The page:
Costing the case studies • Main types of public finance cost included: • Mainly unemployment benefit • and income tax losses • Child related costs (including tax credits) • Life-time public finance cost of cases Varies significantly (including base-line cases): • Not NEET – Eve (who has 2 children) £64K • NEET to life-time churner – Simon (also 2 children) £293K • Mid-life-returner (no children) – Tom £142K (cf Tariq B – the life-time cost of (involving crime) of £2.6million) • So some costs which accrue are specific to categories of NEET • Criminal justice costs • Social welfare cost • Cost of taking a child into care Health costs

How do the case studies work? One example: SEN - disability: Dan A (real case) Unusual early diagnosis of autism – followed by 14 years of support Narrative • Diagnosis at age 8 • Support in 2 years of junior school • Extra support on school transfer at age 11 • Support for 5 years in secondary school • School sixth form • University- AoN + support • Drop out from PGCE • Employed in non-grad job

Special Educational Needs: DAN B (More usual scenario based on research literature) Narrative • No diagnosis in junior school • Disaffection (truancy) at age 11-12 • Diagnosis of autism at age 13 • Some school support BUT • Only gets 4 x F and G grades • Leaves school at age 16 (NEET) • Connexions and training = E2E • But can’t cope; drops out • Mainly benefits - Employment Support Allowance (ESA) • Age 40 becomes a carer

Cost differences of A and B Dan B Dan A • • • • • Diagnosis = School transfer = 5 years sec school = School sixth form = University Extra support = • Life time Employed • TOTAL = £2K £3K £8K £4K £5K £22K • EWO x 2 • Diagnosis • School extras = = = £1K £2K? £7K At 16 NEET • Connexions Advisor = £1K • Youth training = £4K • Benefits = £87K • Carers allowance = £114.7K TOTAL = £217.7K + Lost Tax and NI = £424,278 TOTAL Public finance cost = £641,984

FOUR lessons (even from base-line cases) 1. NEET and youth unemployment must be thought of as long and complex, DYNAMIC PROCESS rather than a single static “status” (NEET or not-NEET) - Many young people move in and out of employment, sometimes because the jobs they obtain are often short-term or insecure (Simon) Many NEETers become “churners” 2. Much of this is often the result of labour market DEMAND (the job-contracts on offer) rather than the characteristics of the young person BUT of even more importance for Romania we must recognise: 3. The profile of NEET in different countries is likely to vary – according to the prevalence of different types of NEET, and different types of Labour Market attachment/detachment 4. The public finance costs of NEET will also vary between countries according to differences in welfare regimes and benefit entitlements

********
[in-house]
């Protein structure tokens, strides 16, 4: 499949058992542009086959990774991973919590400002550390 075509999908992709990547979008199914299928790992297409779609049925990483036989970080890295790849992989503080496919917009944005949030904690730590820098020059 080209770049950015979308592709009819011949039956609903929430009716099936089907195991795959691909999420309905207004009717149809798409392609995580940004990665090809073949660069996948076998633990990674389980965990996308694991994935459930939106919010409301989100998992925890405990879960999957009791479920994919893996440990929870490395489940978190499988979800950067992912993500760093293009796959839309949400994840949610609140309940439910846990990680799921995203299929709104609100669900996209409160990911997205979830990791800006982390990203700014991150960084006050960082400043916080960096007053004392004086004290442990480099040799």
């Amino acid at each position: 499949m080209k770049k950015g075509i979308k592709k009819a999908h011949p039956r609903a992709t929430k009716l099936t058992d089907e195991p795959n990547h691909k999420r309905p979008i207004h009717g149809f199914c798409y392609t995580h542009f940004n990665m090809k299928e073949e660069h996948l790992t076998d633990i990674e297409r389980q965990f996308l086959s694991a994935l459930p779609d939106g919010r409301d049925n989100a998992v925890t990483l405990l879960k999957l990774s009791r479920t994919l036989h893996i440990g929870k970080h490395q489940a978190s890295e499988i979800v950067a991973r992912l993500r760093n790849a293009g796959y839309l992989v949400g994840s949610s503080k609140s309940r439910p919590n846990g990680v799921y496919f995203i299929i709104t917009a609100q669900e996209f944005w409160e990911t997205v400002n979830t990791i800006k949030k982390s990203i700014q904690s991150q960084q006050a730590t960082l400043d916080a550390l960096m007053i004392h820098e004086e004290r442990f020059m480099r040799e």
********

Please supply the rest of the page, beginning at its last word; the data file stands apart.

3 more lessons: on interventions and impact (Please note this slide may be only briefly covered in the presentation) 5. Interventions across the case studies in our research varied enormously in the type, length of support, and their cost • Many of the intervention costs are very modest (e.g. £4K per case) • But sometimes interventions were long term and complex (e.g. Dan A - early diagnosis and 14 years of support) 6. One element acting ALONE unlikely to be “causal” • Focus on BOTH sides of the LM - the type of jobs available as well as the education and skills of young people • A need for an holistic study of the full circumstances of YPs lives • (The biggest intervention cost (£265K) was not for intervention • with a young person at all, but the cost of caring for the father of a young carer - His father was 70 and had dementia.) 7. The biggest cost differences between A and B scenarios = £2million – was the cost of those careers which involved persistent offending and imprisonment • Other major cost involve children being taken into care – which we costed as just short of £1million for a single case

Romanian case studies UNICEF is making available more detail of the case studies (in written form) as well as detail about its on-going project The lessons I learned from the film: 1. The profile of NEET in Romania may be different to other countries across Europe? 2. It may be wise to explore this further from the beginning and before any future expansion of programmes? 3. The cost of NEET must be counted in terms other than Lei or Euro or £s But in terms of “wasted lives” - with either human suffering vs human fulfilment

NEET as a “wicked social problem”? “Wicked social problems”? NOT – evil or bad or simply “cool” BUT “A wicked problem is a social or cultural problem that is difficult or impossible to define and sometimes difficult or impossible to solve” EXAMPLES – poverty, climate change, .... flooding, .... and NEET